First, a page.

In the universe where Cloverfield went down, Michelle (Mary Elizabeth Winstead) flees the city and her fiancee. Distracted by a call, she suffers an accident and awakens inside the basement bunker of Howard (John Goodman). He claims that she has been brought underground for her protection because of an alien attack and toxic air, but her skepticism grows when she meets fellow survivor Emmett (John Gallagher Jr.) and sees Howard in action.
First time director Dan Trachtenberg moved the pieces around in this clever chess game, co-written by Whiplash’s Damien Chazelle and produced by J.J. Abrams. It’s a reasonably intense thriller that hinges on us not knowing what is actually out “there” above the bunker – so I’m not going to tell you! But the truth is that the film challenges us to consider our beliefs about safety, security, and fear.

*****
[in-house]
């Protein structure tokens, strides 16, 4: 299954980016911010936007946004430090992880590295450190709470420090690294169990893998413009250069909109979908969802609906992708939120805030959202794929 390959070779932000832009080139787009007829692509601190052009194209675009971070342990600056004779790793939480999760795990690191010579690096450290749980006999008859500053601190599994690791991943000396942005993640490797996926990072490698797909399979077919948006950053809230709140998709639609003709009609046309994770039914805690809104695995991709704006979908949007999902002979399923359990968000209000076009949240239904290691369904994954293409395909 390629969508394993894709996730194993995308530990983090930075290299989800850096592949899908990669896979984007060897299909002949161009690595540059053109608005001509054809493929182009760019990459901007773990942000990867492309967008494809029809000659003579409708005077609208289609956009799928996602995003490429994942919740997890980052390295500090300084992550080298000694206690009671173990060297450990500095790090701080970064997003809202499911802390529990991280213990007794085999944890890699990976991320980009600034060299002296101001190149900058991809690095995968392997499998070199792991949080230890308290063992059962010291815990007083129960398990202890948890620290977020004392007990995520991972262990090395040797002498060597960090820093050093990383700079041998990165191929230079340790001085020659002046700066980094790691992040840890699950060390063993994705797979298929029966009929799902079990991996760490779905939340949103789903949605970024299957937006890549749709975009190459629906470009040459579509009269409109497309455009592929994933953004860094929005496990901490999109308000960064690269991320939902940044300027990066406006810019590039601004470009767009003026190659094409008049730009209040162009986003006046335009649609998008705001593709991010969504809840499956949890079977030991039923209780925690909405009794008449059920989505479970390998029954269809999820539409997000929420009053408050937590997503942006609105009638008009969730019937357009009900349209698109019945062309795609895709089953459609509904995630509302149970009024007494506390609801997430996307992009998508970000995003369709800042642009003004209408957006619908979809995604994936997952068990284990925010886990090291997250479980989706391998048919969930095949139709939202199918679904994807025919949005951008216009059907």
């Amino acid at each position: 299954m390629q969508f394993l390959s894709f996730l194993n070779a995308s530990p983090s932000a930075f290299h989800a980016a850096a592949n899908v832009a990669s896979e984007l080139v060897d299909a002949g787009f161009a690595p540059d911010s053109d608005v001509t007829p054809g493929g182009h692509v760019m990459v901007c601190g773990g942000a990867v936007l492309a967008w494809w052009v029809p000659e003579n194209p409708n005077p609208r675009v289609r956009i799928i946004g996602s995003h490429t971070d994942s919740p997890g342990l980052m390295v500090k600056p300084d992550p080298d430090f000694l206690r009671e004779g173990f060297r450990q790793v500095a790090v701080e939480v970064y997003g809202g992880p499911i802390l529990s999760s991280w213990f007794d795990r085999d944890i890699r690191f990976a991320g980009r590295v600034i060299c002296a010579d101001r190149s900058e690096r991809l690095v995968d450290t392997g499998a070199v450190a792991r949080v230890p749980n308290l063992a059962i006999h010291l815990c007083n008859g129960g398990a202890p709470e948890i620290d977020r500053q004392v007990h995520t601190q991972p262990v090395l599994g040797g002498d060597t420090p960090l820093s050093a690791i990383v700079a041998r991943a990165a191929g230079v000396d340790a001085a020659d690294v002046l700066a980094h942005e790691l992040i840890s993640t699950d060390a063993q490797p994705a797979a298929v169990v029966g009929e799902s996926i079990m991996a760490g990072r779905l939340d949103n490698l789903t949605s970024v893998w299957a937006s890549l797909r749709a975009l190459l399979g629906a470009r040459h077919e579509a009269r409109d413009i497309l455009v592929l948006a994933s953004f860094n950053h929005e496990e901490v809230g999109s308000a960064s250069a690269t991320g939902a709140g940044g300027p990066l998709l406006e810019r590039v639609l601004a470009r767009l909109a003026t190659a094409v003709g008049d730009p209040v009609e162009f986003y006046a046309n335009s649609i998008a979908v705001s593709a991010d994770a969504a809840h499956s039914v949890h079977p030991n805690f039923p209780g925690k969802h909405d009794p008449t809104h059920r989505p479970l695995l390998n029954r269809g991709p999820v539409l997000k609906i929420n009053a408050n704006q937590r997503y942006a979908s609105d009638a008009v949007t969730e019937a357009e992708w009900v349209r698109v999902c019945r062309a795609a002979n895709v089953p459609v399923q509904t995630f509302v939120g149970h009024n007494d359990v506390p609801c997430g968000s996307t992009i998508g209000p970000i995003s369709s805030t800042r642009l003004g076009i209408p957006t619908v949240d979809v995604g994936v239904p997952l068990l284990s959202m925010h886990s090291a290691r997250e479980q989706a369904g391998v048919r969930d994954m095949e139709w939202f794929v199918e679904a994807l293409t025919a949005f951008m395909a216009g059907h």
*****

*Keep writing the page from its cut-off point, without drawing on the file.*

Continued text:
In a world where fear is mongered by politicians, the media, and other elements of society, 10 Cloverfield trades the fear of the aliens for the fear within the bunker. While Michelle might be in danger from aliens, toxic air, or violence outside, she is most certainly more threatened by Howard’s use of bullying and force. We can see that through her eyes – but we (and she) don’t know is the real threat of violence outside.
Because we live in a society where our news and information is filtered through politics, agendas, money, and more, we are often relying on someone else to tell us where the danger is. But are they reliable narrators? Should we be afraid? I John 4:18 says that perfect love casts out all fear. If we really believe that, we can’t be afraid – we must be inclined to act! Thankfully, Michelle isn’t afraid to act either.